We are flying together for the first time—to New York and then to Chennai via Dubai—in order to have me meet R’s grandmother and other relatives. Not only is it our first flight together, it is our first overseas trip, as well as my first time traveling with my in-laws. We are meeting them in Chennai. It’s not a low-stakes trip—but then nothing about this year has been low stakes.

It turned out that having a current visa on my old passport was good enough, but I had watched the look on my husband’s face and registered the sinking in my stomach, thinking of his parents who had spent time and effort planning our itinerary and what they would say if I was unable to go.

Go without me, I said to R. I can go to the consulate in NY and then take a later flight. It’s not that easy, R said. We looked at each other. Maybe they just won’t let us go. How could we not think about the irrational fear of Muslims or anyone who is brown or “different?”  The fear that anyone who looks like us (two tired teachers) could be terrorists. The unbelievable rise of Trump. The fact that flights this time of year are packed. I wasn’t thinking about the time of year—school vacations, holidays. I wasn’t thinking about the color of our skin. Being married means having to think about things more. It’s not just my own trip I would have derailed, which (while not ideal), I could have dealt with.

It has been over four years since I have left the country other than a few quick jaunts to Toronto. I had forgotten many things until the last week—calling my credit card company so they don’t freeze my account after a foreign transaction; packing extra Ziploc bags, toilet paper, and Kleenex; filling prescriptions for malaria meds.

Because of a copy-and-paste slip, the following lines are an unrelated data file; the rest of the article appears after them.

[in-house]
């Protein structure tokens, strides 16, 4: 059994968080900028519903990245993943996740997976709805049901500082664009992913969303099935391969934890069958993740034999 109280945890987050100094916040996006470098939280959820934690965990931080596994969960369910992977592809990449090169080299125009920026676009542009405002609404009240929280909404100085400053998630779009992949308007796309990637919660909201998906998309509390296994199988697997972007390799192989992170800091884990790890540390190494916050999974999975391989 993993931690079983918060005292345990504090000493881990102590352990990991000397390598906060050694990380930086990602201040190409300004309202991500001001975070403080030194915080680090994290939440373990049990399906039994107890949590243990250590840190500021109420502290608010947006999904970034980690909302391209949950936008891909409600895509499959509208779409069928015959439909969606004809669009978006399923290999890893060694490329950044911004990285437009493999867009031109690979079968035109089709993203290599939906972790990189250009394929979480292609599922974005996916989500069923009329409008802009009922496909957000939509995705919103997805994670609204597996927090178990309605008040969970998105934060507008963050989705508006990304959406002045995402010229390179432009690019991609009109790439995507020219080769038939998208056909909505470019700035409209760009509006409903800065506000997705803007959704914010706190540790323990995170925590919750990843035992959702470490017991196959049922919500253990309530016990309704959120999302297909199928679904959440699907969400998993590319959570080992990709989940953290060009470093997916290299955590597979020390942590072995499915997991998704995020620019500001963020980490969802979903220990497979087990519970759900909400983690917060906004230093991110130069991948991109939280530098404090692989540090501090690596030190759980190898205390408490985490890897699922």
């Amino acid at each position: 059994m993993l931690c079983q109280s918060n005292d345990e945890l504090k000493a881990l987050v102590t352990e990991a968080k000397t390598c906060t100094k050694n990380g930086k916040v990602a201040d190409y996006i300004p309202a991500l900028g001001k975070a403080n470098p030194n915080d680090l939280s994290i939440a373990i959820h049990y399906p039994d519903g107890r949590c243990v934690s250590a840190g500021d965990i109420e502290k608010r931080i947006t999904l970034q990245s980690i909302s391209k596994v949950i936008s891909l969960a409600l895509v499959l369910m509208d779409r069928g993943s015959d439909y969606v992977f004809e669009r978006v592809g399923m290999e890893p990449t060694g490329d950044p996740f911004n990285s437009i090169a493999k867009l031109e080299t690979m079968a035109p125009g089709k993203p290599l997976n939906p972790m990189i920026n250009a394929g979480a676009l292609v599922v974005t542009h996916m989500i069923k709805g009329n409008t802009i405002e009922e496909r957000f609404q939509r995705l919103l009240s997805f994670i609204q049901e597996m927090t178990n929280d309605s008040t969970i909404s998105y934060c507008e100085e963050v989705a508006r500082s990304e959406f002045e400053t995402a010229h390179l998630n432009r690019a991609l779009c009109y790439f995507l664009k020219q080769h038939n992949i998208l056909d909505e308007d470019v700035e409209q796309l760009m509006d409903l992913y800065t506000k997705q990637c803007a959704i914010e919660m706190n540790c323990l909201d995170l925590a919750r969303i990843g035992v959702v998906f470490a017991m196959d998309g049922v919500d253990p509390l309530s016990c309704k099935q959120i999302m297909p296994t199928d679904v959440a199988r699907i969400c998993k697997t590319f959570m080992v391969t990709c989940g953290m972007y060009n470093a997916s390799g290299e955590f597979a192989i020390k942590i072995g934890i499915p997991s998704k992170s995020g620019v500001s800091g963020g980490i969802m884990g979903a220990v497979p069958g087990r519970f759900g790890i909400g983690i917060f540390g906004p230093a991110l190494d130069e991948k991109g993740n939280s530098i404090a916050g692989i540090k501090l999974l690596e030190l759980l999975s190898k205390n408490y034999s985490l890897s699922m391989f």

Even being in NYC (even just JFK) is a different country. This past fall, I did a little writing-related travel and attended a LOT of readings. I was out a lot, but not dancing and not seeing the world. Not writing as much as I want and need to.

I think I tried to make up for a year where I felt underwater and in a country where I did not speak the language— the world of living with a sick family member (my grandmother—her stroke in my bed, calling 911, my family and I at the hospital and Jewish Home in shifts) and the almost equally strange and horrifying  (to me) world of wedding planning minutiae and decisions (themes, colors, invitations, guest lists, seating arrangements, menus) collided.

I felt frequently mute and as though I could not stop talking and also was not heard. It was though we (R and I) were living inside a snow globe. The rest of the world went on outside it. Or the rest of the world was the globe and I was adrift in some other galaxy—the world of pale yellow hospital masks and thickening agents, countless sari blouse measurements and fittings, and telling my ninth graders on repeat that it was “minus five” each time they forgot to bring their copies of Romeo & Juliet or a writing implement to class. We muddled our way through Shakespeare and the end of the school year. My grandmother is able to swallow again, to speak again, to walk. I survived wedding planning, moving, and the first six months of marriage.

Even with potential visa troubles last week, I realized I still have my real passport—a clean bill of health, a reason to travel (a grandmother to meet), the resources to make it possible, a companion with whom to go. I realize these are not small things; these are everything. I am grateful.

The wanderlust tattoo:  At JFK, I met Molly and her friend Linda, who were en route to Dubai, Kenya, and the Maldives. They were on their way to meet friends from Sweden. They met these friends four years ago (while traveling); now they all sport the same tattoo and travel together. I didn’t ask Molly what she or Linda do for work in Cleveland or if they have spouses or children. It didn’t seem to matter, because it doesn’t. They are travelers. That is enough.